House Speaker Paul Ryan woke up Wednesday morning with a new chance to effectively remain in office and even expand his influence. What a difference from last week, when I wrote that Ryan would probably be better off stepping down as Speaker whether Donald Trump won or lost. Then Tuesday night happened, and not only did Trump win, but Republicans retained majorities in both houses of Congress. And most importantly for the Speaker, one of the states Trump surprisingly won was Ryan's home state of Wisconsin. That proved Trump and Ryan can be winners simultaneously, even in the same battleground state.
And both Trump and Ryan were not surprisingly all smiles when they met on Capitol Hill Thursday afternoon. Afterward, they spoke about all the work they're going to do together. And that makes sense, since a contrite and experienced Ryan is still a lot more useful as a partner than some neophyte Speaker no matter his or her level of Trump loyalty.
Ryan remains the best man on Capitol Hill to do some more behind the scenes politicking and push Trump's corporate tax plan. This is a signature policy Trump is relying on to create millions of jobs and even reduce the deficit. It is perhaps the last vestige of Ronald Reagan's legacy, and that makes it so important to what's left of the establishment Republican Party in Washington. If Trump can get this cut passed with Ryan's help, an essential healing process within the GOP will succeed.
But Ryan is going to need to do something else: endorse a Trump policy he has previously opposed. That's likely to be something connected to trade and/or immigration. Ryan has always spoken in favor of stronger border security, but now he's going to need to craft a real plan to "build that wall." Trump even mentioned immigration during a brief photo op with the news media after his Capitol Hill meeting with Ryan.
Helping Trump follow through on renegotiated trade deals and spiking the Trans Pacific Partnership for good will be harder pills for Ryan to swallow, but as they say, "elections have consequences."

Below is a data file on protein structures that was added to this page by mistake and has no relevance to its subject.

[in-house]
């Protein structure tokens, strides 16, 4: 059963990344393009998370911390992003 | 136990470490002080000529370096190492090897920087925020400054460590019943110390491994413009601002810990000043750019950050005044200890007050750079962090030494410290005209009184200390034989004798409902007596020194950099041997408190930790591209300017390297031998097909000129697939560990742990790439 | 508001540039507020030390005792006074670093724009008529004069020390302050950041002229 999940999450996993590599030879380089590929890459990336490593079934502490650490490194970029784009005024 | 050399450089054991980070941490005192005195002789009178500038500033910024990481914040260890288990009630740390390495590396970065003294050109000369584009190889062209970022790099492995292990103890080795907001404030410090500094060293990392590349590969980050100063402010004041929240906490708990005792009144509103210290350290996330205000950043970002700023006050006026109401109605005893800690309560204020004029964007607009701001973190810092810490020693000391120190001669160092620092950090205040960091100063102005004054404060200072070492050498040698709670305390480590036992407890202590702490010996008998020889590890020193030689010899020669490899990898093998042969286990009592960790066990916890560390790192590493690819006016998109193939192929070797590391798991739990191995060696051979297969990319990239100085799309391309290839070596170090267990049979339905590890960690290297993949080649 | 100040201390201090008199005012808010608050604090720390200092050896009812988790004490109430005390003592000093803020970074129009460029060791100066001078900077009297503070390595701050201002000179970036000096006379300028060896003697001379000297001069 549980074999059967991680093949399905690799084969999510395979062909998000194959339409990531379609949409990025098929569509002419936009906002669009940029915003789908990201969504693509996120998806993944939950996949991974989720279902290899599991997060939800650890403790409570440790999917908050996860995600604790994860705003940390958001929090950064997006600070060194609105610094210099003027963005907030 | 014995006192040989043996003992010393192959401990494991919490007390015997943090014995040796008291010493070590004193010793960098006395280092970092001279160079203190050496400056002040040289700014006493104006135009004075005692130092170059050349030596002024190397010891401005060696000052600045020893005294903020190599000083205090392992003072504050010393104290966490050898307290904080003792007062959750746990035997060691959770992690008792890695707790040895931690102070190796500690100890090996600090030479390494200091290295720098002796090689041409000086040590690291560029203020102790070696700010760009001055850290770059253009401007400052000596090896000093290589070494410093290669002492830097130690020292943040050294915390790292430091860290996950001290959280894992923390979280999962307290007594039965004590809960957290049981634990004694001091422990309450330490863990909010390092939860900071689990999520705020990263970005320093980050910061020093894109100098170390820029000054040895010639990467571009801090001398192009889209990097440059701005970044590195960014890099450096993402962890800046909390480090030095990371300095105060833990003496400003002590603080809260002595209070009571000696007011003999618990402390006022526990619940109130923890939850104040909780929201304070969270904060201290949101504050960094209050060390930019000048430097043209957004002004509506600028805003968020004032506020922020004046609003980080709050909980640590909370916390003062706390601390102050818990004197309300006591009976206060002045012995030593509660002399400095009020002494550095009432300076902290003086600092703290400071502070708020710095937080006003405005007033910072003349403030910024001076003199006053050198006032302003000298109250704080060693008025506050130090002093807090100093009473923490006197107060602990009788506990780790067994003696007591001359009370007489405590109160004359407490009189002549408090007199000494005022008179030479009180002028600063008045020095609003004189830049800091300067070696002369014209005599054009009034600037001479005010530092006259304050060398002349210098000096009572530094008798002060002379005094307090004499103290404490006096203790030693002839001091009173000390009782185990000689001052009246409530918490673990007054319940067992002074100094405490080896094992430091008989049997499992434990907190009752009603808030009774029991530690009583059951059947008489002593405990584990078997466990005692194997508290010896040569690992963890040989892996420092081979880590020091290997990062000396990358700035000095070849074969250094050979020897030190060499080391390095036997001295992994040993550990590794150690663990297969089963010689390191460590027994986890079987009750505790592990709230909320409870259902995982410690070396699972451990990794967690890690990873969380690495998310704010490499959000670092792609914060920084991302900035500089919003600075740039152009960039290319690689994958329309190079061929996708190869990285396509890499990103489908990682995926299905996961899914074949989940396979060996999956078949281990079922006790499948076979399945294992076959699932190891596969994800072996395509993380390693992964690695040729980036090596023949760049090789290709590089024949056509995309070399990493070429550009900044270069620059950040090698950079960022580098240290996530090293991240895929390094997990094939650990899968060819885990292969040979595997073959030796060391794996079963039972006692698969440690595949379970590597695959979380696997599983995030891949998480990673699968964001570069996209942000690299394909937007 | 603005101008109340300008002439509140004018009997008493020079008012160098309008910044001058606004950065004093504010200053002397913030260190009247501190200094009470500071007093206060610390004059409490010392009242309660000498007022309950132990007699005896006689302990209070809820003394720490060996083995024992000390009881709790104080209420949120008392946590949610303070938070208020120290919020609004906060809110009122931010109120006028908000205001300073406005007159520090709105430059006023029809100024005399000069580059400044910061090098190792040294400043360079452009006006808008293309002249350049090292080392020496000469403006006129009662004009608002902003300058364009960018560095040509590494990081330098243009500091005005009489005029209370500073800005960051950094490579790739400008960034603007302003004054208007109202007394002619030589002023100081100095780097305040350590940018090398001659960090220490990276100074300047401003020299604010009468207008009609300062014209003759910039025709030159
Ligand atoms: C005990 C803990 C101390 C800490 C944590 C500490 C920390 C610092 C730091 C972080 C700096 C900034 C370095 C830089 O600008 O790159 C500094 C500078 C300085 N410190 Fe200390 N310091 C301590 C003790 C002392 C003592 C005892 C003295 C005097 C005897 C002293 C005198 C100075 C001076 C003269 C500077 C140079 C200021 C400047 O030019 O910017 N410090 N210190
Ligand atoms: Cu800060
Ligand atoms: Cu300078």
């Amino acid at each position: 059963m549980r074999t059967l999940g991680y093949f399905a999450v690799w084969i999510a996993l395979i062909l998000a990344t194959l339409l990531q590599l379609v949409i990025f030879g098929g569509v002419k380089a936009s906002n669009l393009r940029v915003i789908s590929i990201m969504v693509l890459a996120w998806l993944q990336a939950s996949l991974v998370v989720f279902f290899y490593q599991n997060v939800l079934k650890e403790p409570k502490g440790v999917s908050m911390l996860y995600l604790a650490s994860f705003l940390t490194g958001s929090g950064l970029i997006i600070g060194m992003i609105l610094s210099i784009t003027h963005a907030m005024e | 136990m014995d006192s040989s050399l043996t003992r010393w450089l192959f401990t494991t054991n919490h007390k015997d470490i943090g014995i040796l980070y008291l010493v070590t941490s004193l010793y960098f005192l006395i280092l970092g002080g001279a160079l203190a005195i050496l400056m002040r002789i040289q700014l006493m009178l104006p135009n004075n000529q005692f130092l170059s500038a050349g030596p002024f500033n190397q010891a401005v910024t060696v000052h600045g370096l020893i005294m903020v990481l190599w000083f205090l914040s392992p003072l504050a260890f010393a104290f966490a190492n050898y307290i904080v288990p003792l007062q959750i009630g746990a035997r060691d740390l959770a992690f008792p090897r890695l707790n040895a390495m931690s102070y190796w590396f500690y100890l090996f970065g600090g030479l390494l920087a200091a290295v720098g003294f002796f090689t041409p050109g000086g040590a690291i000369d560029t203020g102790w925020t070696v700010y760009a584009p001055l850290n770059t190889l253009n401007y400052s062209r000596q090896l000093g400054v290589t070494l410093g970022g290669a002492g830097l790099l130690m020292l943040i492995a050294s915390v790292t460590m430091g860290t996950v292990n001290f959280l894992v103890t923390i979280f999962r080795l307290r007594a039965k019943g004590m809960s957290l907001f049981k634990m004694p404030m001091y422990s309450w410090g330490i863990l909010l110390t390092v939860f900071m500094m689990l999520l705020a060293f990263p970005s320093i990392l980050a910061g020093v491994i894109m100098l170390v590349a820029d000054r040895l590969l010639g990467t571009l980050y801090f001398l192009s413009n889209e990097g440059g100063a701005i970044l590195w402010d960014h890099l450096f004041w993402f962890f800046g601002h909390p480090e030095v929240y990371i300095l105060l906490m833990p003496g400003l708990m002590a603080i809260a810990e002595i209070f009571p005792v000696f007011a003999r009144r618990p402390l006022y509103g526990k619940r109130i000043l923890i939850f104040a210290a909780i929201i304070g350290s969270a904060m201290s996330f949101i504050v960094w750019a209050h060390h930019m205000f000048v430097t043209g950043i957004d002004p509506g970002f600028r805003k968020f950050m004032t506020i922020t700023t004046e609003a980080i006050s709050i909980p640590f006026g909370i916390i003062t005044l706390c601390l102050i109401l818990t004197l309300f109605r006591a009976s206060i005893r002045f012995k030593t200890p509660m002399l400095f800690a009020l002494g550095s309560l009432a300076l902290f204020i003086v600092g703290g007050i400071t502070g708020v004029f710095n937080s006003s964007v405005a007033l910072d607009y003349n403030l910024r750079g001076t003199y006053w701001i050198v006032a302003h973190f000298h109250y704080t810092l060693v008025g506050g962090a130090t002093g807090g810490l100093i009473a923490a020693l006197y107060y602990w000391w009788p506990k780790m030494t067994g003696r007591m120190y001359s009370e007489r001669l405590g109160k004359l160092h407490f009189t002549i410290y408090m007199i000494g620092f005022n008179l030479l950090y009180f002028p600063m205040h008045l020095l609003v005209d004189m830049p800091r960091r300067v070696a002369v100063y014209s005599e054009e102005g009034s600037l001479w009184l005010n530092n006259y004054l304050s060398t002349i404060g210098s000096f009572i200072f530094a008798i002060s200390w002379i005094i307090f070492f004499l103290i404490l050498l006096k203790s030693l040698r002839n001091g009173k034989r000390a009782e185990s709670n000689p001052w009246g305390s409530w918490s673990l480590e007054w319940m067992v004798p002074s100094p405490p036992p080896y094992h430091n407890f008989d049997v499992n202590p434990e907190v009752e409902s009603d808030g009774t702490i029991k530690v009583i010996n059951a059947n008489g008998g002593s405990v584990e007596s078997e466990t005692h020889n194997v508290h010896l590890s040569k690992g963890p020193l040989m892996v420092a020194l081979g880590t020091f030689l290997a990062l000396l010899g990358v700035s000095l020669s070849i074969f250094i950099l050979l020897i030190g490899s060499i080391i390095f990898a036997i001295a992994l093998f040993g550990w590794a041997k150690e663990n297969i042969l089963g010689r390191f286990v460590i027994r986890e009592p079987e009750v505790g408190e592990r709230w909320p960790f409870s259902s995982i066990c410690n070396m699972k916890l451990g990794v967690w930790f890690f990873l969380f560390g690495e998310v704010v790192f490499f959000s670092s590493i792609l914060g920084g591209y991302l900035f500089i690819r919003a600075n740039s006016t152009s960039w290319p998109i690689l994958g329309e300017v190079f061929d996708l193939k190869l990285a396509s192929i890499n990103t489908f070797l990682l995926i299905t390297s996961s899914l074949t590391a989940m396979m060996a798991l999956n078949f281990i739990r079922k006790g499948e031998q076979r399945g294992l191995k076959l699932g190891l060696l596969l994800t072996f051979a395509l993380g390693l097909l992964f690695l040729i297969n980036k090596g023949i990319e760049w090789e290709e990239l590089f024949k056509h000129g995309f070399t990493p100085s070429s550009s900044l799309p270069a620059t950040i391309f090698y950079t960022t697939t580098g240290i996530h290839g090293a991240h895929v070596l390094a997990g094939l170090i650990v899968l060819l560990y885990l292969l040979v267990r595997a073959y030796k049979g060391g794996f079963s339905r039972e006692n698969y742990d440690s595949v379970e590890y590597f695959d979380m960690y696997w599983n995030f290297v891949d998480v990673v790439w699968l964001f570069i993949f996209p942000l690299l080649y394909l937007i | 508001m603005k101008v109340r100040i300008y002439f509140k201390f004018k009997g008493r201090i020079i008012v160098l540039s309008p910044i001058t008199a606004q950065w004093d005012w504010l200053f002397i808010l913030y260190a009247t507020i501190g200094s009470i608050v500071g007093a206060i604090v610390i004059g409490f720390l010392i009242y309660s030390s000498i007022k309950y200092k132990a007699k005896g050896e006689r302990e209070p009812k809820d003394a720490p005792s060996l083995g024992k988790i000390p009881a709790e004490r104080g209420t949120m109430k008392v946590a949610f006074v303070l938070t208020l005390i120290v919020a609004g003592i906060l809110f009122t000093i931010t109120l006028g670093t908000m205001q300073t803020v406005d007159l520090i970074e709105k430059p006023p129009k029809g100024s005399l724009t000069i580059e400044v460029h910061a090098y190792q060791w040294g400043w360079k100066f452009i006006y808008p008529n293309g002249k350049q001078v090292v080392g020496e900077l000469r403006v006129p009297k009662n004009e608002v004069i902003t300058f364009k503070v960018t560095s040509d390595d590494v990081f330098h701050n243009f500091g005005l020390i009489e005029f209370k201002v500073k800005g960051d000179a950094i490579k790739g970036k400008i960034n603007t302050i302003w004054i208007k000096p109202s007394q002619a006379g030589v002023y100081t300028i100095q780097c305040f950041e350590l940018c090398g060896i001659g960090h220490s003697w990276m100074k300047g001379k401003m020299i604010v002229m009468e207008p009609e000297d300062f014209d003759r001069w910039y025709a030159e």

And then there's the hardest job of all for Ryan: Winning over Trump supporters still angry with him for his weak and late support for the presidential nominee. These are the people Ryan is going to need even more than Trump does when the midterm elections roll around in 2018.
Ryan first addressed this issue during a news conference Wednesday when he vowed to make sure the GOP Congress hits the ground running as soon as Trump completes the Oath of Office. The anti-Ryan resentment along the Trump Train is real, but a lot of it will disappear over the course of two years if those years are dotted with some legislative accomplishments.
The conciliatory spirit Trump launched in his acceptance speech seems to have provided Ryan with that opening he needed to keep his job. And he's done everything right in the hours that followed by showing his eagerness to get things done. But doing an effective job relies more on Ryan remaining cordial with the White House.
The new power base in the Democratic Party is led by Senators Elizabeth Warren and Bernie Sanders, who aren't likely to join in any of the Ryan-Trump agenda when it comes to taxes and immigration. Sanders and Warren are, however, now both talking about how they look forward to working with Trump on trade and banking reforms like possibly repealing Glass-Steagall.
There's a danger in all of that for Ryan if Trump finds he can achieve his goals via a partnership with Senate Democrats that leaves the Speaker behind. But the Speaker does have the advantage of setting the legislative calendar, as opposed to minority party senators who will have to pick their issues on someone else's timetable.
But Ryan has to be one of the point people in finding some kind of common ground with that progressive Democratic wing. He might want to start with those trade policies and deals that Warren, Sanders, and Trump actually all oppose. Perhaps they can then move on to raising the minimum wage, another goal Trump has shown some interest in reaching across the aisle to achieve. But Ryan has to do something to avoid two or four years of filibustered gridlock in Washington.
Trump's clear victory and the almost equally as surprising GOP retention of the Congress have provided a deeply divided Republican Party with the perfect chance to start over with Ryan in a prominent role. Incredibly, given the historically nasty nature of this election, we might actually be seeing the ingredients of historic bipartisan cooperation and accomplishments on Capitol Hill.